Reading @Goodies comment, which reminded me, unfortunatly can't answer in the comment section, this comment reminded me about a channel, ...Gamers... something something (can't look it up atm, but maybe someday I'll put the link) - there was a guy talking about ASD if I recall correctly, and putting a theory/explanation(he has some background for that) that there are 3(or more, do not recall) behivor patterns which by itself aren't that bad, and not so bad as combination of 2 but when one hits all the marks it may become a problem(or may not, depends how strong each factor is, external conditions and external requirements for an individual etc). And brain as a whole can be seen as a combination of many such islands(patterns), which influence each other which then manifests itself in a behaviour of an individual. Some is learned, some is inherited, some is result of environment etc etc. So having a percentage of something out of place for complex enough net of those "islands" is not suprising, even if that something is not beneficial, but it can be just unlucky combination of otherwise beneficial things. I really have to find that channel, seems it is exactly what OP has to listen to, to get a better picture.

  • 1
    $\begingroup$ +1 good read.. I can add ASD means Autism Spectrum Disorder. There are many behaviours pinpointed in the definition, you can't pinpoint a single "autism" issue in the spectrum and then simply assign "autism" to go compare to others. Sapiens, Maritimus, Gigantus and Obesus will each develop their own type of ASD that "covers" a particular behaviour in the spectrum, applicable for that group. You have a valid point. Even among humans there could be types of ASD that cannot be seen, because they were never recognized "issue". $\endgroup$
    – Goodies
    May 21, 2022 at 10:39


All three species are solitary. It makes evolutionary sense they would not have as developed a social structure as real humans. There is no need to be as good at reading faces or judging subtle social cues or dealing with large crowds.

This frees up areas of the brain for other things like hyper focus and staying up all night to memorise the script of Deep Space Nine Season 4.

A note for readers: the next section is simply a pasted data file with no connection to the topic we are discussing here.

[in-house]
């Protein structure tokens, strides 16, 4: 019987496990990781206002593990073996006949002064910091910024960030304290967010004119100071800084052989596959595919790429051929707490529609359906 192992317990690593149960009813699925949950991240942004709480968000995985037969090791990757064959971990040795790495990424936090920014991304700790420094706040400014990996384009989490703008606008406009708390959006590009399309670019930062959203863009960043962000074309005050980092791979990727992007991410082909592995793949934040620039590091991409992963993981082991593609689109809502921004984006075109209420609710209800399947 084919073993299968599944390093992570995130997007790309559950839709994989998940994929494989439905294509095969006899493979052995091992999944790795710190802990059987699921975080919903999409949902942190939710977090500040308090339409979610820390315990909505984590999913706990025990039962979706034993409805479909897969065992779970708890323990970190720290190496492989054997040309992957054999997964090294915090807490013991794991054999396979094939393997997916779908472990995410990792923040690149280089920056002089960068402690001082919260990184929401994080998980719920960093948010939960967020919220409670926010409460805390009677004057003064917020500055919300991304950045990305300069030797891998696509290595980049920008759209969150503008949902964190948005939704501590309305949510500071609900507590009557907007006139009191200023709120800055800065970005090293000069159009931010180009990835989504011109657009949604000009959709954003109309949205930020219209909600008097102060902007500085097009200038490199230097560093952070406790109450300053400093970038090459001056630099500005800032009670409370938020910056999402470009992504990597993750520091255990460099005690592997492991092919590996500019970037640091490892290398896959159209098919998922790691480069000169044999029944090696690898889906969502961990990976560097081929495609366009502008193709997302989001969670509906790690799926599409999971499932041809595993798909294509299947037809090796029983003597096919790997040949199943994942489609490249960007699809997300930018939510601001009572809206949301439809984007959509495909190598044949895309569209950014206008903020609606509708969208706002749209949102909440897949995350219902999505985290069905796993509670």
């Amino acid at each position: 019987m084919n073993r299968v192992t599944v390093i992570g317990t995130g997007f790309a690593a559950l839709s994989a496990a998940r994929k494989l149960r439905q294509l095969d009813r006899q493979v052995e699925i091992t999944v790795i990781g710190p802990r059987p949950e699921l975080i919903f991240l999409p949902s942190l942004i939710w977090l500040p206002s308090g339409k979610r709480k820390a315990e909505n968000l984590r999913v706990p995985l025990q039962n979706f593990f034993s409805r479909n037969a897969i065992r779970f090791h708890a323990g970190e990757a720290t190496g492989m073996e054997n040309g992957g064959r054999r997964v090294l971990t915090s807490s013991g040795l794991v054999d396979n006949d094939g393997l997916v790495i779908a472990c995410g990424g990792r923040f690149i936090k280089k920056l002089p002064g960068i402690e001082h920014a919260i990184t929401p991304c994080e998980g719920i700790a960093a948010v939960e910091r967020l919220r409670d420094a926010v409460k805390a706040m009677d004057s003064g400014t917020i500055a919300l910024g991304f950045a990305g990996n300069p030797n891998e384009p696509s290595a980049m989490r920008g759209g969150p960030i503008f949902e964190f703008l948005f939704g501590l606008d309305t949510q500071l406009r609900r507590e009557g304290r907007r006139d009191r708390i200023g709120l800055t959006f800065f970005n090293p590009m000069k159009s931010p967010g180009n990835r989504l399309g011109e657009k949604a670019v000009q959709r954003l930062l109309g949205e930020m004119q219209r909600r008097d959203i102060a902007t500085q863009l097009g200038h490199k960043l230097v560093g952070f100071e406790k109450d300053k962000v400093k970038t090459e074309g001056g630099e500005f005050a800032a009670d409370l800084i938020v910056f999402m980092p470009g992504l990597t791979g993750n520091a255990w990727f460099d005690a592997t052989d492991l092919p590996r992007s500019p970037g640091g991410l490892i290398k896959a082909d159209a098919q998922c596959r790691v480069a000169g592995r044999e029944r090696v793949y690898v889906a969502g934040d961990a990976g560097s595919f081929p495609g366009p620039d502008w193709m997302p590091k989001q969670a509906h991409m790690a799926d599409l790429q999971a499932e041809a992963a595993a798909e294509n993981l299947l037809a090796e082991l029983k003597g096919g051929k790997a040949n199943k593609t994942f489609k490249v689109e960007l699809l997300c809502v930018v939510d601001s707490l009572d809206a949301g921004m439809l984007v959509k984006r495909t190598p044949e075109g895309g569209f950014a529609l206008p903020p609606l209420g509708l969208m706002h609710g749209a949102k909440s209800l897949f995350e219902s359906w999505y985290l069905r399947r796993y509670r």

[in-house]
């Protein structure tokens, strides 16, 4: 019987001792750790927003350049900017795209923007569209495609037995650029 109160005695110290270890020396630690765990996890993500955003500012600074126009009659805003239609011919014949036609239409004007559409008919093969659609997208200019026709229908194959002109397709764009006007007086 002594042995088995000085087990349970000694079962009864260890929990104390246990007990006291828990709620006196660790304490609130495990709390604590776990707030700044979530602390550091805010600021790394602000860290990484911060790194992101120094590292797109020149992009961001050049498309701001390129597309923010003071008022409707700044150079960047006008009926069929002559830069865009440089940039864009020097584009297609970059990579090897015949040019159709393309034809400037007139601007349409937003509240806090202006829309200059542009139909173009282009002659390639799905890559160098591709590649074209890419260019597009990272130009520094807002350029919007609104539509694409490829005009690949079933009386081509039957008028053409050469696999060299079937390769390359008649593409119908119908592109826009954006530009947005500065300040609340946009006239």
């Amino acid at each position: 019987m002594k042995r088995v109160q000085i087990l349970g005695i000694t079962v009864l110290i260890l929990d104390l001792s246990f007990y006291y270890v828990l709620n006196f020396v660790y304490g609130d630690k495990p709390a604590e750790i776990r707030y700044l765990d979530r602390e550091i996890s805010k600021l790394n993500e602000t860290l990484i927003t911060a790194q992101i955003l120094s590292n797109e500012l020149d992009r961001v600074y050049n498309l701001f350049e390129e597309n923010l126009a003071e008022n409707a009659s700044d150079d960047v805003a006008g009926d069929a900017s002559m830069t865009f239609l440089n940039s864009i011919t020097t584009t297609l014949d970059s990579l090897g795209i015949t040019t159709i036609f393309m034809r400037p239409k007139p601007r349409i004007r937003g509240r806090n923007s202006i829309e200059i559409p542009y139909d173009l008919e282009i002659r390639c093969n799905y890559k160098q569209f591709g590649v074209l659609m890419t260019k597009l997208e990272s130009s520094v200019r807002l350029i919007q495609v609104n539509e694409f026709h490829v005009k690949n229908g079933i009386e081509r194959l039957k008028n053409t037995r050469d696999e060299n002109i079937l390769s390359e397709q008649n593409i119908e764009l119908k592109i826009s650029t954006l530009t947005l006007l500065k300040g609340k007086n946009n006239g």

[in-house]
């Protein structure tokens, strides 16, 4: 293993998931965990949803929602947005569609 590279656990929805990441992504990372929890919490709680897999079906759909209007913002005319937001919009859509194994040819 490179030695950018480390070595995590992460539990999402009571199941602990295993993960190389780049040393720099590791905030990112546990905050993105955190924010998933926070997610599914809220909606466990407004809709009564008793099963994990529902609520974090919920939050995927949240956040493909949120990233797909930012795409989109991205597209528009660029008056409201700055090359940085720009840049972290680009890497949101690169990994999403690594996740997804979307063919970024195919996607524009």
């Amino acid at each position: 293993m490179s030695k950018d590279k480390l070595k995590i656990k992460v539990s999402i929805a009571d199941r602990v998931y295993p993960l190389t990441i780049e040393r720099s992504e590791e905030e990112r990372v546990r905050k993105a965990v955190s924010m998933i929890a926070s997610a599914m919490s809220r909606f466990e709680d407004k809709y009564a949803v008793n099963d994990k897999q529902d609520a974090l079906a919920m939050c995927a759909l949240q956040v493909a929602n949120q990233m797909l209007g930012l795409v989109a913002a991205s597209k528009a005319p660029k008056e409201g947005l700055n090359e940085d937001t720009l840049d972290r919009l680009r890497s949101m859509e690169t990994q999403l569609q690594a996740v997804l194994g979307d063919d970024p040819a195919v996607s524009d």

I especially like the episode where everyone wants to go out with major Kira.

enter image description here

There she is. None of the boys can resist. They like her because she has short hair and spunk.

To get back on point, having too many people with Autism is selected against since it makes it harder for a tribe of early humans to function. If your species have smaller tribes then the selection is not so strong.

Though if the giants and ogres and mermaids are sufficiently alien, it is a moot point whether their "autism" is the same as our "autism".

  • $\begingroup$ DS9 is not as good as Voyager. Fight me. $\endgroup$
    – Daron
    May 20, 2022 at 12:59
  • 2
    $\begingroup$ Am I sensing a Kira crush? Well, it's not like anyone on the worldbuilding site knows anything about autism, is autistic, has kids who are autistic, nephews who are autistic, ... $\endgroup$
    – DWKraus
    May 20, 2022 at 18:52
  • $\begingroup$ @DWKraus I had just watched Season 4 "Return to Grace". One of the best episodes, and everyone in it fancies Kira to boot! I guess that makes me too! $\endgroup$
    – Daron
    May 20, 2022 at 19:22

Intestinal microbiota

It is commonly, but erroneously, said that people are organisms of the species Homo sapiens. In reality, a large body of research has illustrated that a "person" is a community of organisms, and that the single-celled organisms of the gut affect basic medically measurable aspects of personality, including "autism, anxiety, obesity, schizophrenia, Parkinson's disease, and Alzheimer's disease."

In your scenario, humans have moved away from a traditional lifestyle into many new biomes and diets. In this process, there has been a major change in the organisms within the intestine, causing whatever alterations you need to explain.


You must log in to answer this question.

Not the answer you're looking for? Browse other questions tagged .